The Three Houses of Pablo Neruda

Posted by on November 15th, 2017

He who does not travel, who does not read,

who does not listen to music,

who does not find grace in himself,

she who does not find grace in herself,

dies slowly.

“Die Slowly” by Pablo Neruda

In Chile, Pablo Neruda (July 12, 1904-September 23, 1973) is a beloved poet, politician, and personality. He started writing poetry at just 10 years old, and developed his writing in a variety of styles, eventually becoming the voice of the Chilean Communist Party. He had a love of travel and culture, serving as a diplomat and a senator. When communism was outlawed in Chile in 1948, Neruda went into months of hiding in a friend’s basement in the city of Valparaíso, eventually escaping to Argentina. In 1952, as the political tides turned to socialism in Chile, Neruda was able to return to his home again where he continued his career as a writer and political supporter. He was diagnosed with cancer in early 1973 and died in September of that year. (While his cancer is Neruda’s officially-reported cause of death, it has long been speculated that he was, in fact, murdered for political reasons. This supposition is supported by recent forensic tests.)

Neruda’s character remains larger than life in Chile, evidenced by the variety of street art with his image, the frequency with which his work is quoted or written in public spaces, and the preservation of his three homes as museums. These museums are located in Santiago, Valparaíso, and Isla Negra, and well worth a visit as they provide a vivid depiction of who the man was. Neruda was an entertainer and a collector. He enjoyed the element of surprise, and also relished tradition. He had a love of the sea, but a fear of water. He was also quite passionately dedicated to his country.


La Chascona (the Tangled-Haired Woman)

Located in the Bellavista neighborhood in central Santiago, La Chascona is the house that Neruda dedicated to and named for his third wife, Matilde Urrutia, who he called the Tangled-Haired Woman. At the time of purchase and construction (1953), Urrutia and Neruda were engaged in a secret affair, but within two years he had separated from his wife and moved in with his true love. One of the most important pieces in the house is a painting by the famed artist Diego Rivera, who painted a two-headed portrait of Urrutia with the image of Neruda hidden in her tangled hair.

The audio guide describes not only the physical pieces in the house, but also their significance to Neruda himself while telling stories about the man and his quirks. This house demonstrates Neruda’s love of the element of surprise, as it has a few secret passageways that allowed him to pop out and surprise his guests at the start of his house parties.


La Sebastiana

This is the most vertical of Neruda’s three homes and it is located in the port city of Valparaíso. La Sebastiana was constructed so each level has picture windows looking out towards the sea. The tour begins with the original entrance to the house, at the lower level, and travels upwards through his home, ending on the top floor.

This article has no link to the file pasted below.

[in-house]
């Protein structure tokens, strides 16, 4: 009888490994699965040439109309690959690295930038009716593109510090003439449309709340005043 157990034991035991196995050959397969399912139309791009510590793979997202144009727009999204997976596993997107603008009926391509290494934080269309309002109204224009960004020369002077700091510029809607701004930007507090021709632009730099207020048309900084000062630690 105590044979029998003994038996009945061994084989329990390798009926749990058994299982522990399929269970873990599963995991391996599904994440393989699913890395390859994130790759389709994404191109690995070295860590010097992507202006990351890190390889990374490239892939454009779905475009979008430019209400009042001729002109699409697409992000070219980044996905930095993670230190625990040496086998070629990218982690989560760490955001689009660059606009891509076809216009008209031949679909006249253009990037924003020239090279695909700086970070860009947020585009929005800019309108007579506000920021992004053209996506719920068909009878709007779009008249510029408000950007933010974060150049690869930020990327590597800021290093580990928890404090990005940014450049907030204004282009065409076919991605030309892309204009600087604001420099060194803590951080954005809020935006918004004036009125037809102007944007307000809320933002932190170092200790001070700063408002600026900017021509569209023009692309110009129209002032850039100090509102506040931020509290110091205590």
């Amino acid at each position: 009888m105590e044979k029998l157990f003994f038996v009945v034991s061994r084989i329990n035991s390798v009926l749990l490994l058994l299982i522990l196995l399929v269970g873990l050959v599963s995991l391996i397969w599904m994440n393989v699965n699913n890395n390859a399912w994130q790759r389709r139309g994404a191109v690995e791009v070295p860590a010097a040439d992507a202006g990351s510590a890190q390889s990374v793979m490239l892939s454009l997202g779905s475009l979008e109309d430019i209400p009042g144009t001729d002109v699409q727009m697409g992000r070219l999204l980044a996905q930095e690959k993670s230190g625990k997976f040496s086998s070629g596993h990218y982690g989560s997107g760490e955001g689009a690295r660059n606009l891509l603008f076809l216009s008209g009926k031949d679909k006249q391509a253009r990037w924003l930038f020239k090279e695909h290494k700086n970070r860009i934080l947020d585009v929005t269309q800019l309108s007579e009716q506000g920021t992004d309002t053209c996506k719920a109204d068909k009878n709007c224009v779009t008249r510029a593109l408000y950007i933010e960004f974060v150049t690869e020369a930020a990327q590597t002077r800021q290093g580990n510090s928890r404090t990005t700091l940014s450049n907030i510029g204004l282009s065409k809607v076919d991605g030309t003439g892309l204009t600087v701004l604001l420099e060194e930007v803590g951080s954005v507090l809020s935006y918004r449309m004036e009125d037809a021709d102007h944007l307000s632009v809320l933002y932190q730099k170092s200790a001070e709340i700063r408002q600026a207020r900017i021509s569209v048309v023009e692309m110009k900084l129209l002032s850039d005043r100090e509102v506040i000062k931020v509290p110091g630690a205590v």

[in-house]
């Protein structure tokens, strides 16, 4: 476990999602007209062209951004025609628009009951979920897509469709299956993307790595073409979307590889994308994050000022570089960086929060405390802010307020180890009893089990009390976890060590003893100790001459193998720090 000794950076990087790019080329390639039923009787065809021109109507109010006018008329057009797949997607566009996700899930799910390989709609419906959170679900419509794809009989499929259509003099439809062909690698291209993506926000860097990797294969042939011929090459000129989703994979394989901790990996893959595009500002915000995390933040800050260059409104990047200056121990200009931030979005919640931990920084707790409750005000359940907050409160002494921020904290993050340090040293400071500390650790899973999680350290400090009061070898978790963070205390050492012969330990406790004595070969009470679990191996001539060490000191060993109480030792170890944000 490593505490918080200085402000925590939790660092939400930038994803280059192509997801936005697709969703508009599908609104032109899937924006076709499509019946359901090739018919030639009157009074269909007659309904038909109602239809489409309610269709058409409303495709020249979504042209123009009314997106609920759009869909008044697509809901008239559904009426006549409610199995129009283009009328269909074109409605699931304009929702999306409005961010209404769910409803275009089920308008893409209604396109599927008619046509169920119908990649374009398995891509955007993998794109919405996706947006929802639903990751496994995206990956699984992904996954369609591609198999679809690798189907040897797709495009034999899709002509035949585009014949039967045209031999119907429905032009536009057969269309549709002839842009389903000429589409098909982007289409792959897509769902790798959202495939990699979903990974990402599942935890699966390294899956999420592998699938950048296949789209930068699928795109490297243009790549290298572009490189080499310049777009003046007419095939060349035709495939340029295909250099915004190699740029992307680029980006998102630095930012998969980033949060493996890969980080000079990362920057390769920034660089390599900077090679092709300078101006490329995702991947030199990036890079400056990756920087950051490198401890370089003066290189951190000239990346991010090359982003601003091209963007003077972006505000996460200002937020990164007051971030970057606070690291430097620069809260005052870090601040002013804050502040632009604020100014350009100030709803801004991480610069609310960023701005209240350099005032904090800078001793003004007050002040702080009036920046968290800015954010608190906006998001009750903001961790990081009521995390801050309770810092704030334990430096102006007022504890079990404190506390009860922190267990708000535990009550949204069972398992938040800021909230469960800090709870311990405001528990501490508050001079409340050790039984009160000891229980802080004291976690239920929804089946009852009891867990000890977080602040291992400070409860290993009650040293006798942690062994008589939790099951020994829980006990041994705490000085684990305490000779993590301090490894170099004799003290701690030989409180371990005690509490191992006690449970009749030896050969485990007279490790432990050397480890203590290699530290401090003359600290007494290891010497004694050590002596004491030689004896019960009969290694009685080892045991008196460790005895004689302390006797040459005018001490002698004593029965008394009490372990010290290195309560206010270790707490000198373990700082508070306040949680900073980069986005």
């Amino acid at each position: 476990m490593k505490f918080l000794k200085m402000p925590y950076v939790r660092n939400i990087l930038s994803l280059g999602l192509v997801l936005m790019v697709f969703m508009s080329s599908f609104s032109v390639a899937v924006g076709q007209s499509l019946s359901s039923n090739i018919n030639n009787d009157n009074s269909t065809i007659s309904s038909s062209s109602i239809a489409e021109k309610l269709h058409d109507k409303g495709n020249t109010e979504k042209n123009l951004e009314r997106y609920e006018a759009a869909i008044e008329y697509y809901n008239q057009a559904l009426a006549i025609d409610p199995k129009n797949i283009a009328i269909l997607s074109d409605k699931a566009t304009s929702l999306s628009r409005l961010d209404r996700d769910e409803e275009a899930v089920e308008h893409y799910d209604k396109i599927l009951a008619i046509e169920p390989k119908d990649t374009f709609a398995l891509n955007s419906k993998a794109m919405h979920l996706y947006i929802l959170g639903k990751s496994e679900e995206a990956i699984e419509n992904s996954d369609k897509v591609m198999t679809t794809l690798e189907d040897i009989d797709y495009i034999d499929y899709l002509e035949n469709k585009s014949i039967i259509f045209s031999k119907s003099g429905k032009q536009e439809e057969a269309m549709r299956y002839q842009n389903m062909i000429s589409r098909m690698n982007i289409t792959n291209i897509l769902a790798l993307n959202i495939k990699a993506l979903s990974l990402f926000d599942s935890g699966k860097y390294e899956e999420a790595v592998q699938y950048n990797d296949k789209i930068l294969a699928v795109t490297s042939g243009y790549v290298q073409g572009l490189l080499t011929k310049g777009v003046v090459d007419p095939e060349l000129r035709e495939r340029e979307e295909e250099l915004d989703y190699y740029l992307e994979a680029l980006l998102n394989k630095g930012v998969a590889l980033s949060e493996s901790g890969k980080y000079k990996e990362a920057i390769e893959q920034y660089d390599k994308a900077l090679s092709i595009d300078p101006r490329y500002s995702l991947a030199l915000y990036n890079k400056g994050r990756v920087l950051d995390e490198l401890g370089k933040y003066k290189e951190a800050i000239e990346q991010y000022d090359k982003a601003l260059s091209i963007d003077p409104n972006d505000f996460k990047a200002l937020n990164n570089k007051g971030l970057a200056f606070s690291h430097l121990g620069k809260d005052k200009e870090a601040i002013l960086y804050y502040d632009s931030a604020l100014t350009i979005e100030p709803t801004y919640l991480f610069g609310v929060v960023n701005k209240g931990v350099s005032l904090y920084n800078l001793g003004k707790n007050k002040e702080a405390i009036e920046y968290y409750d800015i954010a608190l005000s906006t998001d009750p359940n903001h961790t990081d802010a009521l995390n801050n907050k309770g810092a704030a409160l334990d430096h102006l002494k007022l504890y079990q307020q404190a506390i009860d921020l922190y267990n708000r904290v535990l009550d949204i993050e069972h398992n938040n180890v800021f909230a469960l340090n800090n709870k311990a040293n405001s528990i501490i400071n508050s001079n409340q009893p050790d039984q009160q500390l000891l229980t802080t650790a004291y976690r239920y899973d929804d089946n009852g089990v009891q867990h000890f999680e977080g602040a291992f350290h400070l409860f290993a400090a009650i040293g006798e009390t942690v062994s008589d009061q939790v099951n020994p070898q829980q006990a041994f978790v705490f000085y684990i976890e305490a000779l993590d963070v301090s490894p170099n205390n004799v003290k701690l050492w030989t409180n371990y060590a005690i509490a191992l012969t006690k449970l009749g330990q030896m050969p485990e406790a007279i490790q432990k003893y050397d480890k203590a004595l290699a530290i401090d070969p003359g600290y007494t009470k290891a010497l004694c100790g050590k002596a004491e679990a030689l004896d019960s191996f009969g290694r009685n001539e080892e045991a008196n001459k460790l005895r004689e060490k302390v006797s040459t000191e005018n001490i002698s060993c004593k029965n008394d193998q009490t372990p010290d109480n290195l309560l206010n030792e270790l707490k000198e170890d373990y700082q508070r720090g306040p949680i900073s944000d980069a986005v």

At the bar on the third floor, you can see Neruda’s love of entertaining over a cocktail alongside his cheeky humor. The bar itself, though in a small space, has an ornate collection of glassware from all over the world. The bathroom is not for the timid, as the door is latticework, offering a full view of its occupants for whoever is at the bar. At this point, the audio guide will give you the recipe to one of Neruda’s favorite cocktails that he named El Coquetelón, the big flirt. This cocktail is made with Cointreu, cognac, orange juice, and champagne, all of Neruda’s favorite ingredients.

The tour ends at the top floor, which was Neruda’s writing room. Here, he spent much time looking out towards the ever-changing water. On his writing desk, you can read a poem in Neruda’s handwriting dedicated to the ocean.


Isla Negra (Black Island)

This was the third house of Neruda’s that I toured, and I had unknowingly saved the best for last. This house was designed specifically with the geography of Chile in mind. The house is long and narrow, and the tour starts in the living room at the north end of the house, which is filled with collections from later in Neruda’s life. The most striking of all of his collections is in this room: ship mastheads strung up around the room and facing the picture windows overlooking the sea. The audio guide discloses that every winter one of the mastheads would weep tears from her eyes. Neruda told his guests that she was crying for her love of the sea and her desire to be back out in the water; however, the true culprit was most likely a combination of the heat of the fire, and condensation in her ceramic eyes.

Progressing through the house, the tour details the origin of Neruda’s collections, stories from Neruda’s life, and eventually you reach the southernmost point of the house, Neruda’s writing room, which is filled with artifacts from his childhood. This is fitting as he spent his youth in the south. One of the biggest pieces in the house is a large leather horse which used to be outside a tannery in his childhood hometown. He had admired this horse while growing up, and purchased it decades later from the owner after the tannery was burned down in a fire.

The museum house in Isla Negra also has a restaurant. The first page of the menu has a list of Neruda’s favorite dishes, and I recommend ordering off that page. I ordered the Reineta stuffed with shrimp in a parmesan cream sauce and was delighted with my choice. The man had a fierce love of travel and culture, with a strong loyalty to his beloved Chile, and he certainly had good taste.

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